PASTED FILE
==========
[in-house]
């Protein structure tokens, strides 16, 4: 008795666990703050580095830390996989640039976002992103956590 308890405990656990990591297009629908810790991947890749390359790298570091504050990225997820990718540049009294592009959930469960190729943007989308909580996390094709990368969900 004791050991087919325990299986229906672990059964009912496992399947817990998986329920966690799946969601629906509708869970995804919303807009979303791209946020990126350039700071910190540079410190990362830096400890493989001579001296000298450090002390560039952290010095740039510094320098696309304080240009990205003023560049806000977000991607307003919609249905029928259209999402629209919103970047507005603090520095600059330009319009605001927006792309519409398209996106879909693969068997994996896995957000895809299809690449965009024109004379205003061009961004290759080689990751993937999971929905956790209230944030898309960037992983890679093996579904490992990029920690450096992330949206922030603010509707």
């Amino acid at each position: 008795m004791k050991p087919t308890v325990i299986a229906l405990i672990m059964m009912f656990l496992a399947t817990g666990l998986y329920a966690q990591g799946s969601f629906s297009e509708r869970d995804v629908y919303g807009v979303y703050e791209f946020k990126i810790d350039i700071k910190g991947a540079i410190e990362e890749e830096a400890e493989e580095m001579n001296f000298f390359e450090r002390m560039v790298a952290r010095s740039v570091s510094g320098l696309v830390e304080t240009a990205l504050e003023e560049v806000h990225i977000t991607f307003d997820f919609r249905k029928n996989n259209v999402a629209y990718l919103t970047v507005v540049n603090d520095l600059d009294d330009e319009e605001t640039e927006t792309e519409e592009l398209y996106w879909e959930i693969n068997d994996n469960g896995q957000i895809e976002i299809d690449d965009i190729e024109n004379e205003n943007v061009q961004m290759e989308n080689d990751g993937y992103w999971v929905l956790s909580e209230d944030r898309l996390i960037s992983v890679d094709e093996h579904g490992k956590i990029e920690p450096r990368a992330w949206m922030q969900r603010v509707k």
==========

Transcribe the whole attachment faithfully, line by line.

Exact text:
[in-house]
């Protein structure tokens, strides 16, 4: 008795666990703050580095830390996989640039976002992103956590 308890405990656990990591297009629908810790991947890749390359790298570091504050990225997820990718540049009294592009959930469960190729943007989308909580996390094709990368969900 004791050991087919325990299986229906672990059964009912496992399947817990998986329920966690799946969601629906509708869970995804919303807009979303791209946020990126350039700071910190540079410190990362830096400890493989001579001296000298450090002390560039952290010095740039510094320098696309304080240009990205003023560049806000977000991607307003919609249905029928259209999402629209919103970047507005603090520095600059330009319009605001927006792309519409398209996106879909693969068997994996896995957000895809299809690449965009024109004379205003061009961004290759080689990751993937999971929905956790209230944030898309960037992983890679093996579904490992990029920690450096992330949206922030603010509707």
């Amino acid at each position: 008795m004791k050991p087919t308890v325990i299986a229906l405990i672990m059964m009912f656990l496992a399947t817990g666990l998986y329920a966690q990591g799946s969601f629906s297009e509708r869970d995804v629908y919303g807009v979303y703050e791209f946020k990126i810790d350039i700071k910190g991947a540079i410190e990362e890749e830096a400890e493989e580095m001579n001296f000298f390359e450090r002390m560039v790298a952290r010095s740039v570091s510094g320098l696309v830390e304080t240009a990205l504050e003023e560049v806000h990225i977000t991607f307003d997820f919609r249905k029928n996989n259209v999402a629209y990718l919103t970047v507005v540049n603090d520095l600059d009294d330009e319009e605001t640039e927006t792309e519409e592009l398209y996106w879909e959930i693969n068997d994996n469960g896995q957000i895809e976002i299809d690449d965009i190729e024109n004379e205003n943007v061009q961004m290759e989308n080689d990751g993937y992103w999971v929905l956790s909580e209230d944030r898309l996390i960037s992983v890679d094709e093996h579904g490992k956590i990029e920690p450096r990368a992330w949206m922030q969900r603010v509707k």